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NMa effort to improve web information for energy consumers

The quality of price comparison websites for electricity and gas has significantly improved since energy market liberalisation in 2004 and now remains stable. Thus concludes the Netherlands Competition Authority (NMa) in its annual survey report of price comparison websites. The survey is part of a series of NMa measures geared to improving transparency in the energy market. Pieter Kalbfleisch, Chairman of the Board of the NMa: 'Sound operations in the energy market first of all require the fair and transparent provision of information to consumers.'

Consumers may safely look up price comparison websites, says the NMa. The websites are annually assessed on four aspects: accuracy, comprehensiveness, independence and transparency. It is apparent form the survey report published today that price comparison websites are of good quality, as was the case last year. Nevertheless, a slight fall in accuracy and completeness occurred, owing to the increased complexity of the energy market. This complexity is due to the increased variety of products on offer, now also including, for instance, fixed-price contracts. In addition, energy is being provided through a greater number of resale channels. The increase in complexity augments the importance of price comparison websites to consumers.

This year the NMa also started a survey of the information provided on energy company websites. The Office of Energy Regulation (DTe) of the NMa scrutinised some 32 websites of energy providers and resalers in the past few months. It particularly focused on the comprehensiveness of tariff information. It should be clear to consumers which additional costs – including energy tax – are charged for purchasing electricity and gas. Kalbfleisch: 'We consider a uniform and comprehensive overview of prices, as is now being introduced for the travel sector, to be of fundamental importance to restoring consumer confidence in the energy market.'

The NMa observes that the quality of information provided on a number of websites already showed improvement during the course of the survey, though other sites leave much to be desired. Also, energy providers should pay more attention to information provided on cancellation charges. Information on cancellation charges must be clearly outlined for consumers and should not be hidden in small print.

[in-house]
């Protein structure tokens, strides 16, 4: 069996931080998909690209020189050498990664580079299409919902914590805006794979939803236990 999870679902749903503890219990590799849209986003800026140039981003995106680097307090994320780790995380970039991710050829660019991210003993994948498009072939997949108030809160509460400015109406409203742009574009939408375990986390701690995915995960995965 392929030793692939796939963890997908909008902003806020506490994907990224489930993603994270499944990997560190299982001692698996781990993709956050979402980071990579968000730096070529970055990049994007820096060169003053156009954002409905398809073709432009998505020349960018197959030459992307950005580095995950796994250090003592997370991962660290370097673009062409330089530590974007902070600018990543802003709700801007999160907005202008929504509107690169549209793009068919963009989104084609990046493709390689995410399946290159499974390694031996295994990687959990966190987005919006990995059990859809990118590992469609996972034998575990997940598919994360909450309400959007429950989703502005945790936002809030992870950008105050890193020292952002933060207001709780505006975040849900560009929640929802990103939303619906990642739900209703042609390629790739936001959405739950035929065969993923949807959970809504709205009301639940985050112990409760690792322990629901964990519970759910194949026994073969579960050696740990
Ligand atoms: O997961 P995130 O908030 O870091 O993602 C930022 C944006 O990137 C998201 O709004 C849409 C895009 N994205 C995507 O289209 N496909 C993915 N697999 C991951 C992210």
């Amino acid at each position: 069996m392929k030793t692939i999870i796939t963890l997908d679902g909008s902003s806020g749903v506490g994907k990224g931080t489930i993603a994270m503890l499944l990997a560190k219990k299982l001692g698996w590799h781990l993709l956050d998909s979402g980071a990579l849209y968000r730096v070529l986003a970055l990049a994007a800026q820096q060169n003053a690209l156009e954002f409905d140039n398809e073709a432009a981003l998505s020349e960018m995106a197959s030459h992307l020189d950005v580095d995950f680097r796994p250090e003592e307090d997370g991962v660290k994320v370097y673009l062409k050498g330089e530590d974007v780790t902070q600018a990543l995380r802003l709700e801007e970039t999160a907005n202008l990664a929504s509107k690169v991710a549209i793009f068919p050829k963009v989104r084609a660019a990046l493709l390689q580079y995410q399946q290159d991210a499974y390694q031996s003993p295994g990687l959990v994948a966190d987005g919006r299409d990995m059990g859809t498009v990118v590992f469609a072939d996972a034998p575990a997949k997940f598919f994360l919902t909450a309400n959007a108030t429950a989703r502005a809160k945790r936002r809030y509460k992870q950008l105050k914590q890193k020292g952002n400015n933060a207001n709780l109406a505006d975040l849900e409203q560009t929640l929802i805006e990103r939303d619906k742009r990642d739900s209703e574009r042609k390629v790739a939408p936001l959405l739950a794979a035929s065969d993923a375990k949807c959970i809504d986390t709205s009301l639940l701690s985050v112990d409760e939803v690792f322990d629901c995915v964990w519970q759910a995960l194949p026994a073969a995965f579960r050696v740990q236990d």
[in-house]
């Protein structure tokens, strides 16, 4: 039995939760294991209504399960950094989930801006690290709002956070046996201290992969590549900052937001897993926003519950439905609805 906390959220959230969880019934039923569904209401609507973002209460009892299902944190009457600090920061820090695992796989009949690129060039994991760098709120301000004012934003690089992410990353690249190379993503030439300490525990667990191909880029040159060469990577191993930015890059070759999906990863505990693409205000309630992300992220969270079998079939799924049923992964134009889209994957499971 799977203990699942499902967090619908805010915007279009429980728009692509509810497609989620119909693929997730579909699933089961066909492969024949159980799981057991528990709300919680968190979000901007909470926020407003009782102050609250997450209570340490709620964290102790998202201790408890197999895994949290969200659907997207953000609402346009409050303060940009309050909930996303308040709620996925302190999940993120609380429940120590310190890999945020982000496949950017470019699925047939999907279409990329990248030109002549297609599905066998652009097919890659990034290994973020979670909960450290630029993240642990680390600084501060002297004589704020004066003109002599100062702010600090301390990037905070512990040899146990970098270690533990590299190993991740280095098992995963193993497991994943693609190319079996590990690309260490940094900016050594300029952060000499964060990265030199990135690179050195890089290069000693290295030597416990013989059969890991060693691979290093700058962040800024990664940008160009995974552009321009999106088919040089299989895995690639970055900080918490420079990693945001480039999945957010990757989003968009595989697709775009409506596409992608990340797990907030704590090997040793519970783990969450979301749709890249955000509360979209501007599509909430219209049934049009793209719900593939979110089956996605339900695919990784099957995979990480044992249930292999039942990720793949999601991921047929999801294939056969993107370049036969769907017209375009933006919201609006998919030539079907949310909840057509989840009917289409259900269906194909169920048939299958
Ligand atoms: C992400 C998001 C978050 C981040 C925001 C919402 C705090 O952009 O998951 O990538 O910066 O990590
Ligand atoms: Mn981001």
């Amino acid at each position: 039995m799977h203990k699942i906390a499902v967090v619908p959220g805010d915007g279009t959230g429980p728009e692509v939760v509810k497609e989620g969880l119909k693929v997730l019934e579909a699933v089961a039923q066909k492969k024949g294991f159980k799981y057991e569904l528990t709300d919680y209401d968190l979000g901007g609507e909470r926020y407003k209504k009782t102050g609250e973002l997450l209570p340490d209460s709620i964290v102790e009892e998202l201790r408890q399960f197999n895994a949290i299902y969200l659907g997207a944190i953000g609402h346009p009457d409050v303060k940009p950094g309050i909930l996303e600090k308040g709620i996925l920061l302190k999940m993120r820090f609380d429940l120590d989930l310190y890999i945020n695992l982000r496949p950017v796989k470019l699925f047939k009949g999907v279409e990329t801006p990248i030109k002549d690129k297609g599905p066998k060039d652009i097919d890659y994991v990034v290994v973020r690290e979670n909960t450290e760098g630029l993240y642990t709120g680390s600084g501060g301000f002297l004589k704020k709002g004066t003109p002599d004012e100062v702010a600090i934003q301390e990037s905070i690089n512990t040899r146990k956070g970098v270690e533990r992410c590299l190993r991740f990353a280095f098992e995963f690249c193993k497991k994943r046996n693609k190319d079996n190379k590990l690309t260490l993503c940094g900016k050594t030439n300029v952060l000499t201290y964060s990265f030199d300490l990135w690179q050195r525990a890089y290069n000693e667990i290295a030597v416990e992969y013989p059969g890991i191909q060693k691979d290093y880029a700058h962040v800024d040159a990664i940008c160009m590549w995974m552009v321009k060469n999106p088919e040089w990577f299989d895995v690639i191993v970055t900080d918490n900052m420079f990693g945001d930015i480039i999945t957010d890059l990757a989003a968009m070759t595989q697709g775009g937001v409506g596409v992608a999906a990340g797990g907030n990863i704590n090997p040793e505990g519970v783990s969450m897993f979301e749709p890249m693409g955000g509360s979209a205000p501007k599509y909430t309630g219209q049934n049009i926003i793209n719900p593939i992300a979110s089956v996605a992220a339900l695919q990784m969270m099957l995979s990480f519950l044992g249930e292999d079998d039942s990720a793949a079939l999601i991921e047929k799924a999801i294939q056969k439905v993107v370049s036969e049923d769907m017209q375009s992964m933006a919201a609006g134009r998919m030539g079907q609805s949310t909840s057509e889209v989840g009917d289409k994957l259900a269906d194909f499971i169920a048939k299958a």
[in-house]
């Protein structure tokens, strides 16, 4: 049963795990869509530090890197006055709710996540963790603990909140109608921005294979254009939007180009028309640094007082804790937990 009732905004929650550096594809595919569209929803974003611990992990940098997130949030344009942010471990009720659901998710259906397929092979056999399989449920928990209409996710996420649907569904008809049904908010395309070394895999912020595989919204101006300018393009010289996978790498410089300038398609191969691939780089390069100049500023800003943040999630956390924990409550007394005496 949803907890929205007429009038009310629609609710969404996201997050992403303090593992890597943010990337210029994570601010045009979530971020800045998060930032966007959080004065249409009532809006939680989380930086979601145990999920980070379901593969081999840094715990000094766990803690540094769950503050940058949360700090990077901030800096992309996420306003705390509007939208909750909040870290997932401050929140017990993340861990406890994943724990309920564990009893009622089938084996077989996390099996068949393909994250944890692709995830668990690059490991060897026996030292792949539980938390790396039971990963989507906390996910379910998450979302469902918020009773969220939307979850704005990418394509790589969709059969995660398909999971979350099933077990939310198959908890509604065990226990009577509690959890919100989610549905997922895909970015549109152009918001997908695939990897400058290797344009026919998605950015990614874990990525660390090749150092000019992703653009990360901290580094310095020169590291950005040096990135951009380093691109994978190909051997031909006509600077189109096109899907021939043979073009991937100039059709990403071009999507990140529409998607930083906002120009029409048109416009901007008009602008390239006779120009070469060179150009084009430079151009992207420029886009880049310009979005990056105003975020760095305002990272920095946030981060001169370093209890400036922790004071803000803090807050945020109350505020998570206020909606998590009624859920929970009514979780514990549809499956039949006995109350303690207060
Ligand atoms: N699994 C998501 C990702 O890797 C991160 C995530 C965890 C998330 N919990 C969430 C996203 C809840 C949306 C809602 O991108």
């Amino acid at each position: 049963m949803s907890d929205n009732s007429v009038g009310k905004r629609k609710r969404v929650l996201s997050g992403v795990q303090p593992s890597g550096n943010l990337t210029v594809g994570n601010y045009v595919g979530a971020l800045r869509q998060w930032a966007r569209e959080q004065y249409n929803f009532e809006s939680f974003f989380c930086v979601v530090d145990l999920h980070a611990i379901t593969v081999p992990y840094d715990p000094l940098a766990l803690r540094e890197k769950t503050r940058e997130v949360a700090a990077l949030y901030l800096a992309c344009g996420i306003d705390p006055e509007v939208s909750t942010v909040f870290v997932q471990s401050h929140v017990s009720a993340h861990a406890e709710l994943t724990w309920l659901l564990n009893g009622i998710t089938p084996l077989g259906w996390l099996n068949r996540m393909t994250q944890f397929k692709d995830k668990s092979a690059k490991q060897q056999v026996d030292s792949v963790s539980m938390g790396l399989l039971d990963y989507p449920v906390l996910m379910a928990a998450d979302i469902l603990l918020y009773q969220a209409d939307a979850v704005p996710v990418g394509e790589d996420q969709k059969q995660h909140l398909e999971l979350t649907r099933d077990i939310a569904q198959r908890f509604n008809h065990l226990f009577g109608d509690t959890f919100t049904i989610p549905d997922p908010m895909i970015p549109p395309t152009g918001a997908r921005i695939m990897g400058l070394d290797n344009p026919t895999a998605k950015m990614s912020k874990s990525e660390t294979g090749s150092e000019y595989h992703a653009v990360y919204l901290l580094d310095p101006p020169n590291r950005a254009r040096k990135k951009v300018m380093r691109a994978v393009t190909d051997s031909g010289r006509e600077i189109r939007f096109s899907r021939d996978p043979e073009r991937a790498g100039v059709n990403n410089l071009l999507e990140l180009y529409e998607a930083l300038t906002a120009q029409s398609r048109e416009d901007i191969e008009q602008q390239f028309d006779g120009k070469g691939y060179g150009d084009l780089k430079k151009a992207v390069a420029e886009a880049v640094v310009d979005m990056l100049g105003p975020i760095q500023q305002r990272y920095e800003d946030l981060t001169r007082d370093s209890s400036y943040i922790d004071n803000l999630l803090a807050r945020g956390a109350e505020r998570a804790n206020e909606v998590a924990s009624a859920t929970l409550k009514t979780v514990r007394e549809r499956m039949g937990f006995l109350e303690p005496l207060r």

Companies are being granted the opportunity to introduce the necessary changes to their websites before mid-July this year. If this were not to be done properly, the NMa could choose to implement measures.

Both surveys fit a series of measures taken by the NMa to improve transparency in the energy market. The large-scale consumer survey, which the NMa carried out last year, showed that consumers still perceive the energy market to be insufficiently transparent. In particular, there is a need for improved comparison of information on price and quality of services delivered by the various energy providers. It also became apparent that consumers would like to find more information on their rights and duties in the event of switching energy provider.

Other NMa measures geared to improving transparency in the energy market are: providing insight into the quality of complaint-processing procedures with energy providers and into the timeliness of billing. Furthermore, the NMa focuses on informing energy consumers about their rights and duties via the ConsuWijzer website.

The survey report on the quality of price comparison websites is available at the website of the NMa and the website of ConsuWijzer ( www.consuwijzer.nl). These websites also feature practical advice and tips on how to use prices comparison websites for electricity and gas.